In a boiling world, chief heat officers battle 'silent killer'; millions of people are badly affected

BANGKOK (Thomson Reuters Foundation): As the era of "global boiling" spawns ever deadlier heatwaves, a handful of heat tsars are working with officials in cities from Miami to Melbourne in a race against time to cool urban heat traps and prevent tens of thousands of deaths.

Seven chief heat officers - who all happen to be women - are working in Miami, Melbourne, Dhaka, Freetown and Athens to plant trees, create "pocket parks", install water fountains and teach people about the effects of extreme heat on the human body.

The role of chief heat officer was created three years ago by a U.S.-based think tank, but even in that short time the task has become more urgent as planet-heating emissions - largely from the use of coal, oil and gas - are pushing temperatures into "uncharted territory", according to scientists.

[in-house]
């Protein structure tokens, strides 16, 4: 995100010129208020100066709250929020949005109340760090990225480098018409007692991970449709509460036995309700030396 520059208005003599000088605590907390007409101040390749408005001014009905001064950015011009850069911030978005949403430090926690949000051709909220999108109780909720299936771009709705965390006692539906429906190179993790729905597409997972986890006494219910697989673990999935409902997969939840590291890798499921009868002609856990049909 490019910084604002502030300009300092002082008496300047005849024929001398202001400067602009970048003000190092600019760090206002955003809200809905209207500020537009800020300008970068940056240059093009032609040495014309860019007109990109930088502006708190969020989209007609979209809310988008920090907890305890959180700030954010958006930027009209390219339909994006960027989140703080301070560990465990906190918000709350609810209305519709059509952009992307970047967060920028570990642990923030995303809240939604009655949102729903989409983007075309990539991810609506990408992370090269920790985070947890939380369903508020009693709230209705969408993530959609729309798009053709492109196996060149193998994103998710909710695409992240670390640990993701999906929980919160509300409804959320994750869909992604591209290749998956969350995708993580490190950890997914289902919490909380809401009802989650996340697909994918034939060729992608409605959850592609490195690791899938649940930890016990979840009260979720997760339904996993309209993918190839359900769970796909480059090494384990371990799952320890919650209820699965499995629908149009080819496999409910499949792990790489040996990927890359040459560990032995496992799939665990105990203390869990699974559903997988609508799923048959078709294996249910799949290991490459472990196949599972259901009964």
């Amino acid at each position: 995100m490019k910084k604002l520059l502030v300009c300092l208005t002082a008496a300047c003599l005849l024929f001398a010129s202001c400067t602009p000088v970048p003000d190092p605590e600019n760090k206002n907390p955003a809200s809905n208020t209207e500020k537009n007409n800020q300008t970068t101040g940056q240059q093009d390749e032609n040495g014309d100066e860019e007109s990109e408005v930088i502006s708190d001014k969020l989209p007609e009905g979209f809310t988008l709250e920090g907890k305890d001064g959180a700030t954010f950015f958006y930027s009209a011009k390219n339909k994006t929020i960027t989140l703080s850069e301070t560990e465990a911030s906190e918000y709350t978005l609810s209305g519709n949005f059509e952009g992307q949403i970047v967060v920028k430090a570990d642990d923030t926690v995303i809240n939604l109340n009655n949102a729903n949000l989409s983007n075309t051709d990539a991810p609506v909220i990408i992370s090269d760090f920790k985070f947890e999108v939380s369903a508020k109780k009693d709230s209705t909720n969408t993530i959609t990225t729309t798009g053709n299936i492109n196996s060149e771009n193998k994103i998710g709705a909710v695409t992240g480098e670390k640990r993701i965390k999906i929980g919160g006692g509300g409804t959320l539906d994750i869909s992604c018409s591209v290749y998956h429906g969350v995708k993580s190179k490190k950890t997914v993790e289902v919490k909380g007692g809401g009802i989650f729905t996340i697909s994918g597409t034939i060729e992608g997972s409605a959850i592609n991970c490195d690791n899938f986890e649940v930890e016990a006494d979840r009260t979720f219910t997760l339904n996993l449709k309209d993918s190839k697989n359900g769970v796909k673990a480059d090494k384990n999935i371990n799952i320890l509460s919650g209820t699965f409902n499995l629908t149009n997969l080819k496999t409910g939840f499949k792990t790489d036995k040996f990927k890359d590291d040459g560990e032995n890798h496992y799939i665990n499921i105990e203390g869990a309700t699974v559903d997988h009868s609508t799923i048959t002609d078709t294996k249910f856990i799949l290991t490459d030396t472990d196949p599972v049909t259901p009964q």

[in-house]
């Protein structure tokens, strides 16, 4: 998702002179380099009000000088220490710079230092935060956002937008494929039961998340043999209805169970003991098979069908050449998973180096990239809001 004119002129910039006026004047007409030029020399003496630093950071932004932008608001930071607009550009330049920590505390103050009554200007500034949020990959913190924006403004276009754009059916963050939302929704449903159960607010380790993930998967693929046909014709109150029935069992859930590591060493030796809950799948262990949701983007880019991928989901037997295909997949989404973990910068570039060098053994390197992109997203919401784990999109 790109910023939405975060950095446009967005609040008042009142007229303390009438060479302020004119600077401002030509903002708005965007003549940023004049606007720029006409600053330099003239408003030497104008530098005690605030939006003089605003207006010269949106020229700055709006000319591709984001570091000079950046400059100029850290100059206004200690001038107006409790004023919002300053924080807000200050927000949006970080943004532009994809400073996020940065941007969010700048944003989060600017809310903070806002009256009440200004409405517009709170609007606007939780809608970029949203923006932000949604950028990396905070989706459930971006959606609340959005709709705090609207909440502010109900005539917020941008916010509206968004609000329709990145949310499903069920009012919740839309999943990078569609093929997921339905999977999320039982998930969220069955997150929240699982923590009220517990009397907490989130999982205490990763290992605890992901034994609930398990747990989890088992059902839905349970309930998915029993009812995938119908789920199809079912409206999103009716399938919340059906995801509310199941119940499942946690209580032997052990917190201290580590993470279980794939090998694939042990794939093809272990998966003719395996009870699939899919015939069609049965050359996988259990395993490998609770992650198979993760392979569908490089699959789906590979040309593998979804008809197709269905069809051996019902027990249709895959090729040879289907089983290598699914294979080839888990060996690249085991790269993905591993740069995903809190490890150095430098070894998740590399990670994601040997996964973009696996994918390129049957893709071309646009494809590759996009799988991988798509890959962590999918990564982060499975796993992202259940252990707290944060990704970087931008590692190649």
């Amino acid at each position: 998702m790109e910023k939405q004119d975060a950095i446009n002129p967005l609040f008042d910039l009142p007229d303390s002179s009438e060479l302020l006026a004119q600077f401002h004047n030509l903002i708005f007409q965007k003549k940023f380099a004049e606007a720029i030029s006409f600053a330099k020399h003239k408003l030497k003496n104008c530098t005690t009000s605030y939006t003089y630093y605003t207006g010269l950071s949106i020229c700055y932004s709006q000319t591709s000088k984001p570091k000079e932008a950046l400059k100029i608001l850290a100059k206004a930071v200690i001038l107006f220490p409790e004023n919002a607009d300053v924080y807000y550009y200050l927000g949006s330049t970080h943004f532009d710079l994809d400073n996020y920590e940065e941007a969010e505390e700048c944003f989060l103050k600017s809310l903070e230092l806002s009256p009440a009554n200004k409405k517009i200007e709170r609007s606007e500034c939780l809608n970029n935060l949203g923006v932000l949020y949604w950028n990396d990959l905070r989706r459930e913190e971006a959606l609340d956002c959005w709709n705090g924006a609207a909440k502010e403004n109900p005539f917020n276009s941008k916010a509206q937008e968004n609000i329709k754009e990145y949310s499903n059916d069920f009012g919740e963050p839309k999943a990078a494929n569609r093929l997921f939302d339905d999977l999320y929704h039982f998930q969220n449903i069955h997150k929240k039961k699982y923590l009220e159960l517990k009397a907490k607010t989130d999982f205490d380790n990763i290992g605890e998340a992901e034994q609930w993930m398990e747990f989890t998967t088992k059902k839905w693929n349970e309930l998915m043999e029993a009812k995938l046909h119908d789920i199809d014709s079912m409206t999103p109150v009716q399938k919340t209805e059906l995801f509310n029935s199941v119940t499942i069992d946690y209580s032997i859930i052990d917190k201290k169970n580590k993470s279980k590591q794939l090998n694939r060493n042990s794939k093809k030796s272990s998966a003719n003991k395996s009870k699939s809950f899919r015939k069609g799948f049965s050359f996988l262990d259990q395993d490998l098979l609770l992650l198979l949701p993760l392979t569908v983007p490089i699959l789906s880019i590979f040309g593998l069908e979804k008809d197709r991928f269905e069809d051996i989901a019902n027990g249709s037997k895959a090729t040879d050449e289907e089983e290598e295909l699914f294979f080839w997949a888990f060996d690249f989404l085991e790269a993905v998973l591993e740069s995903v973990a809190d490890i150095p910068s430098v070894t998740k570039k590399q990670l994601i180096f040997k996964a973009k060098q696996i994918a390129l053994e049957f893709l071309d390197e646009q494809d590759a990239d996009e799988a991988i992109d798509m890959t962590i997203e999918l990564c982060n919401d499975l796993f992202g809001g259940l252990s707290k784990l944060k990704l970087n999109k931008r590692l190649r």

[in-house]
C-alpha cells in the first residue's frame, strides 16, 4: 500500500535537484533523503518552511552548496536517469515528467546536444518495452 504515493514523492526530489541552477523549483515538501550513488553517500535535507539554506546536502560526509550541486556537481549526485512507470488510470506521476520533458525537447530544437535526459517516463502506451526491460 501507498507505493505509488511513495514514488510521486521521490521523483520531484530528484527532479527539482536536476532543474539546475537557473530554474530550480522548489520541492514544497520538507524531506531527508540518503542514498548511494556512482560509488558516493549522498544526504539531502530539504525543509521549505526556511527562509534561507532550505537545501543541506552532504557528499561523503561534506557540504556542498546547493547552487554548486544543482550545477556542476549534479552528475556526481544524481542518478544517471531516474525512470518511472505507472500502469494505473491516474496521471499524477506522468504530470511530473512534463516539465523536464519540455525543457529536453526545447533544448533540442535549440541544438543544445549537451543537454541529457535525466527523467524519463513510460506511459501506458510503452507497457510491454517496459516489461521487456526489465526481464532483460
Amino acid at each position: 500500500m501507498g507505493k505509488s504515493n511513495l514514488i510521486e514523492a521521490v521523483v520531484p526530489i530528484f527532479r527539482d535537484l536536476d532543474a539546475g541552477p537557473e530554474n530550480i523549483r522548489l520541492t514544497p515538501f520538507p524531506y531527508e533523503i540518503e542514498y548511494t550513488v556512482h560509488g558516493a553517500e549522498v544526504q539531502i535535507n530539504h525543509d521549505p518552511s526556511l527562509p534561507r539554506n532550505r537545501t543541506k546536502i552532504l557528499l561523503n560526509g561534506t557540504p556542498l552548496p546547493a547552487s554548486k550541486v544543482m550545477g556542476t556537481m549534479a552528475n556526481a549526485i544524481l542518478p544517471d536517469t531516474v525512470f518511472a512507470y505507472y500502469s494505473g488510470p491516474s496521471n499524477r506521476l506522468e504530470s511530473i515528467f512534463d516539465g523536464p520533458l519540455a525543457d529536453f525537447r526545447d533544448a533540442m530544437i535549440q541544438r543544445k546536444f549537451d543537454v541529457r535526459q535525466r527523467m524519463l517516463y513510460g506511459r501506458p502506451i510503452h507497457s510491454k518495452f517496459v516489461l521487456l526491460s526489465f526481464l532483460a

Already, last year was the hottest on record, and new research suggests that the intense northern hemisphere summer heat made it the warmest summer in some 2,000 years - more evidence of what U.N. Secretary-General Antonio Guterres called "the era of global boiling".

This year, heatwaves have already ravaged several countries in Asia, costing lives, disrupting education and damaging livelihoods. In Europe, where as many as 61,000 people may have died in the 2022 heatwaves, people are bracing for more record temperatures in the coming summer months.

Despite this increased frequency, many people do not fully comprehend how dangerous extreme heat can be, said Krista Milne, co-chief heat officer for Melbourne.